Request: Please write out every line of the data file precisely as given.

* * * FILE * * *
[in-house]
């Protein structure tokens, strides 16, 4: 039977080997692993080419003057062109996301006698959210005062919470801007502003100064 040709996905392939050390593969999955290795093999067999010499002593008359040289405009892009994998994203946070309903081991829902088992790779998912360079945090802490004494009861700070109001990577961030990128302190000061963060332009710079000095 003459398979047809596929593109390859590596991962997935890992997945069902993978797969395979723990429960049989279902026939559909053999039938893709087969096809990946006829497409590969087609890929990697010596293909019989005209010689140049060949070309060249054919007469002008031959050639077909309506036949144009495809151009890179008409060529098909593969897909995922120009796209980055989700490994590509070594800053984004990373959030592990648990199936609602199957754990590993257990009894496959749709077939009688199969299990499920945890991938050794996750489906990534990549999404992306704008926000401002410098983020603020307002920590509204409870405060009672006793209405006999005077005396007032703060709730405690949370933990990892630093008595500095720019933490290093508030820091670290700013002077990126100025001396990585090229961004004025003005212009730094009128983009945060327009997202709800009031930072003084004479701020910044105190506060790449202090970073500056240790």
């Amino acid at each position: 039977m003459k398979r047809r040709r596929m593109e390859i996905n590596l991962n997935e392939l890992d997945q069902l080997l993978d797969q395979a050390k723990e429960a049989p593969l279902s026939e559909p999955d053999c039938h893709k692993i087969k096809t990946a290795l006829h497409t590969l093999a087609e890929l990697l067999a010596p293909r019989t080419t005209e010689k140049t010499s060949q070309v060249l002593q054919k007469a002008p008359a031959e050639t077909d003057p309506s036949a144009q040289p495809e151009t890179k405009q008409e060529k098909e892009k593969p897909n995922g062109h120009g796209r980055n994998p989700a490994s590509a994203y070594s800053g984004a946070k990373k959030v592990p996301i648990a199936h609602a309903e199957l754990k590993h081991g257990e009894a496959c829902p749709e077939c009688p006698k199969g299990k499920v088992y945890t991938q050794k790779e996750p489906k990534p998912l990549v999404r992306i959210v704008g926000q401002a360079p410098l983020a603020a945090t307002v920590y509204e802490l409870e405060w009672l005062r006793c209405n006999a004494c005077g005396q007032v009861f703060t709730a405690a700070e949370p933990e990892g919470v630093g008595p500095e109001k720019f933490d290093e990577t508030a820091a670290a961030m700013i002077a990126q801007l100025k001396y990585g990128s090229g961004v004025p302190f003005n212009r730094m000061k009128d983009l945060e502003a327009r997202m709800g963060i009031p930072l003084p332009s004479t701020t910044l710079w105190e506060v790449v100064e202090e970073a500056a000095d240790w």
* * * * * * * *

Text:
[in-house]
């Protein structure tokens, strides 16, 4: 039977080997692993080419003057062109996301006698959210005062919470801007502003100064 040709996905392939050390593969999955290795093999067999010499002593008359040289405009892009994998994203946070309903081991829902088992790779998912360079945090802490004494009861700070109001990577961030990128302190000061963060332009710079000095 003459398979047809596929593109390859590596991962997935890992997945069902993978797969395979723990429960049989279902026939559909053999039938893709087969096809990946006829497409590969087609890929990697010596293909019989005209010689140049060949070309060249054919007469002008031959050639077909309506036949144009495809151009890179008409060529098909593969897909995922120009796209980055989700490994590509070594800053984004990373959030592990648990199936609602199957754990590993257990009894496959749709077939009688199969299990499920945890991938050794996750489906990534990549999404992306704008926000401002410098983020603020307002920590509204409870405060009672006793209405006999005077005396007032703060709730405690949370933990990892630093008595500095720019933490290093508030820091670290700013002077990126100025001396990585090229961004004025003005212009730094009128983009945060327009997202709800009031930072003084004479701020910044105190506060790449202090970073500056240790």
């Amino acid at each position: 039977m003459k398979r047809r040709r596929m593109e390859i996905n590596l991962n997935e392939l890992d997945q069902l080997l993978d797969q395979a050390k723990e429960a049989p593969l279902s026939e559909p999955d053999c039938h893709k692993i087969k096809t990946a290795l006829h497409t590969l093999a087609e890929l990697l067999a010596p293909r019989t080419t005209e010689k140049t010499s060949q070309v060249l002593q054919k007469a002008p008359a031959e050639t077909d003057p309506s036949a144009q040289p495809e151009t890179k405009q008409e060529k098909e892009k593969p897909n995922g062109h120009g796209r980055n994998p989700a490994s590509a994203y070594s800053g984004a946070k990373k959030v592990p996301i648990a199936h609602a309903e199957l754990k590993h081991g257990e009894a496959c829902p749709e077939c009688p006698k199969g299990k499920v088992y945890t991938q050794k790779e996750p489906k990534p998912l990549v999404r992306i959210v704008g926000q401002a360079p410098l983020a603020a945090t307002v920590y509204e802490l409870e405060w009672l005062r006793c209405n006999a004494c005077g005396q007032v009861f703060t709730a405690a700070e949370p933990e990892g919470v630093g008595p500095e109001k720019f933490d290093e990577t508030a820091a670290a961030m700013i002077a990126q801007l100025k001396y990585g990128s090229g961004v004025p302190f003005n212009r730094m000061k009128d983009l945060e502003a327009r997202m709800g963060i009031p930072l003084p332009s004479t701020t910044l710079w105190e506060v790449v100064e202090e970073a500056a000095d240790w």